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    Does Creatine Cause Hair Loss?




    Creatine is one of the most well-known supplements for improving performance during short-duration high-intensity exercise, such as sprinting and lifting heavy weights. Creatine is also a favorite among athletes who frequently compete in extended bouts of high-effort activity, such as rugby and basketball players.


    However, despite how common it is among active people, creatine can occasionally be associated with negative side effects. For example, there are some concerns that creatine may cause hair loss or thinning. Is this true? If so, does it only happen to certain people or all of us? Read our article and know more about creatine and hair loss.


    What Can Cause Hair Loss?


    The process of hair loss in men is relatively well understood. Dihydrotestosterone (DHT) can interact with hair follicles to induce hair loss. Whether a specific hair falls out or not due to DHT sensitivity or other factors, depends on its position (the crown and hairline thin first in male-pattern hair loss) and your genetic heritage.


    DHT is produced from another androgen: testosterone. A specific enzyme, 5-alpha-reductase, catalyzes the conversion of free testosterone (unbound testosterone, which is not bound to either serum albumin or sex hormone binding globulin (SHBG)) to DHT. 5-alpha-reductase inhibitors, such as finasteride (Propecia), can be effective in preventing hair loss by preventing the binding of DHT to receptors on hair follicles, which causes them to shrink and cease producing hair over time.


    The genetic factors that contribute to male-pattern hair loss are also not well understood. Hair loss in females, in comparison, is better understood, but the genes identified in females are thought to have less of an impact. Furthermore, DHT is considered to be less significant in female hair loss. There is, however, conflicting evidence concerning the role of other factors such as estrogen levels.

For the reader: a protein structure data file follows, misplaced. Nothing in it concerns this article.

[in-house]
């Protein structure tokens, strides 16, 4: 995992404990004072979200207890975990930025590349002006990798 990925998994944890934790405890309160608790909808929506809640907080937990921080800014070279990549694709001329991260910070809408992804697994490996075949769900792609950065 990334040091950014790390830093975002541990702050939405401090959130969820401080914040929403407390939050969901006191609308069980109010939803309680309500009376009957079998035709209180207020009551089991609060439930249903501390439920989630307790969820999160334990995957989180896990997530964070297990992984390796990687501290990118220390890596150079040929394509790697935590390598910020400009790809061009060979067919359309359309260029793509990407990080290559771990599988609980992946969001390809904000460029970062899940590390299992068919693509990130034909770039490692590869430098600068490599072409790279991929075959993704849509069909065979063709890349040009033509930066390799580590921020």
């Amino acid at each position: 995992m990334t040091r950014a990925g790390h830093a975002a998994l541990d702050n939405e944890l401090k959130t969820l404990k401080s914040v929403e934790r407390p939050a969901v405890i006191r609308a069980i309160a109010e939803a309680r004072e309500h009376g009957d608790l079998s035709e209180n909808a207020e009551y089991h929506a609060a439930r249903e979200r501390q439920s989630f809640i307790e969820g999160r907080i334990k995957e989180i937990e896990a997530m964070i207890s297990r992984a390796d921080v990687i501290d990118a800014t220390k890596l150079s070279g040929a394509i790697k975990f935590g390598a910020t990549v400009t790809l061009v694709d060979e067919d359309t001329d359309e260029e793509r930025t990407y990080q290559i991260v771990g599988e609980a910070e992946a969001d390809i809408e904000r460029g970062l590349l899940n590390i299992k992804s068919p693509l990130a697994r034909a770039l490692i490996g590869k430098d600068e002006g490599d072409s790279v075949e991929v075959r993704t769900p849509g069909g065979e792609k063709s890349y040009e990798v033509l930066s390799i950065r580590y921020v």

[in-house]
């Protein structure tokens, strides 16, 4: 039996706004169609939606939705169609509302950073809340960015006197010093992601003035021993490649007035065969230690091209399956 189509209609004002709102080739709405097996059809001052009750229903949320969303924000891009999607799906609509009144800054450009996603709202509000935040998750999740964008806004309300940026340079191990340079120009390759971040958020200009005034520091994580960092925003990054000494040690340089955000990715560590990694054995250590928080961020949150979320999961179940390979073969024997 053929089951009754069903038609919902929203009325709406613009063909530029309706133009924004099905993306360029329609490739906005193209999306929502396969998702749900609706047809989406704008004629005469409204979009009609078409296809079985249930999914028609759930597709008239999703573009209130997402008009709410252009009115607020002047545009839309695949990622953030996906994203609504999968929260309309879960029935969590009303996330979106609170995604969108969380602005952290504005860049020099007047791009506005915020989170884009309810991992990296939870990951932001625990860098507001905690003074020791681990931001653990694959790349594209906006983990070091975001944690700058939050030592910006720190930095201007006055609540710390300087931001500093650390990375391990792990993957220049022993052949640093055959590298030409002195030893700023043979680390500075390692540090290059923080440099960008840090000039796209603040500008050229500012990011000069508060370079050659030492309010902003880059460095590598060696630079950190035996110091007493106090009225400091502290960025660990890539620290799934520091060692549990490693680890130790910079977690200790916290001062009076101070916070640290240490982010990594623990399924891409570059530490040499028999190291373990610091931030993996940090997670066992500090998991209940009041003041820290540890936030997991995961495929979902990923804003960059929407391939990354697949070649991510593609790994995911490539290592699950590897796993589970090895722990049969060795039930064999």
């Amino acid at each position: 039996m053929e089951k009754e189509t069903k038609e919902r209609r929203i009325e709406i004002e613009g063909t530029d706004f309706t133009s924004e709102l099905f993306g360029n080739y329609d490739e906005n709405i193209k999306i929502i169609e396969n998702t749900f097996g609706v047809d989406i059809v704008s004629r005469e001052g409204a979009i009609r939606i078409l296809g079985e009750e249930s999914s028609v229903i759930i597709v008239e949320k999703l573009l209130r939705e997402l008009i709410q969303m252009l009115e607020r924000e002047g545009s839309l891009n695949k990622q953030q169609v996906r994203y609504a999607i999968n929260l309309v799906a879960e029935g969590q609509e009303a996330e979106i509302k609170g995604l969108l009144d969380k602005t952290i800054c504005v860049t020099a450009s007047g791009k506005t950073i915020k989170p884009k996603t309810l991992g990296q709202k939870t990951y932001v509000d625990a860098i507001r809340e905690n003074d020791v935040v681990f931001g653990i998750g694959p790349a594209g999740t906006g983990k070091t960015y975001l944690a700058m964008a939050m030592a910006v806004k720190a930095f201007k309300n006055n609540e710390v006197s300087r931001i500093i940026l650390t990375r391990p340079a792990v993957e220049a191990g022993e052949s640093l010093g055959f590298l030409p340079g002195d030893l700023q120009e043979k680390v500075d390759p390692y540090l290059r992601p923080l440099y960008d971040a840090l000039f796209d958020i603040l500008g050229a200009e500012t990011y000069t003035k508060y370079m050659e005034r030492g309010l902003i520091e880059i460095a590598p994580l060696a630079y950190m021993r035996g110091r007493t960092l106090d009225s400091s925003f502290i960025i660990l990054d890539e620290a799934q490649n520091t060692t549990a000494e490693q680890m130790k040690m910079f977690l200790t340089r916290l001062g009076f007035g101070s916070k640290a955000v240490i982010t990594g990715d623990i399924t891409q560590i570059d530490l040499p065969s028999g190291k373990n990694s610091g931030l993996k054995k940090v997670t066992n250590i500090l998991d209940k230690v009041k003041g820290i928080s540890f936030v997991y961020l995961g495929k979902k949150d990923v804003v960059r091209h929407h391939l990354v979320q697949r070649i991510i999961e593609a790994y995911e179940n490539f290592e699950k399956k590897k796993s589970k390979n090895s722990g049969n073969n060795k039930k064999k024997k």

DHT and genetics are significant factors in causing male-pattern hair loss, while female-pattern hair loss is induced by less significant factors. Female hair loss is caused by factors that are less well understood than those that cause male hair loss.


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    Genetics, age, and certain health conditions are the primary reasons for hair loss. The duration of hair on the scalp is determined by genetics, whereas age and certain health issues increase the rate of hair loss. These three factors are responsible for normal hair loss, but there are many other reasons why hair might be lost. These include:


    • Excessive styling of the hair (e.g. putting too much heat on the hair)
    • Excessive pulling of the hair (e.g. traction alopecia caused by hair extensions or wigs)
    • Improper hair care (e.g. not using the right shampoo or conditioner)
    • Certain disorders and diseases
    • Mental or emotional stress
    • Certain medications
    • Nutritional deficiency
    • Vitamin or mineral imbalance


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    What Is Creatine?


    The brain and muscles rely on creatine to recycle Adenosine triphosphate (ATP) into energy. ATP is the cellular energy currency, so creatine recycles it into energy to compensate for ATP deficiencies. Athletes especially seek out this nutritional supplement for extra support.


    Many athletes, such as basketball, football, and rugby players, consume creatine. In addition to improving energy levels and muscle development, creatine helps improve overall performance and strength. Furthermore, many studies show that creatine may help prevent neurological disorders.


    Creatine is noteworthy because the human body produces low amounts of it. The presence of creatine can have both positive and negative consequences. Before we discuss whether creatine causes hair loss, let's look at some of its benefits:


    Increase in muscle cell energy levels: When you work out, creatine boosts the phosphocreatine stores that produce adenosine triphosphate; however, the rate is slow. Creatine can boost muscle performance, but it ensures you have adequate energy to last longer.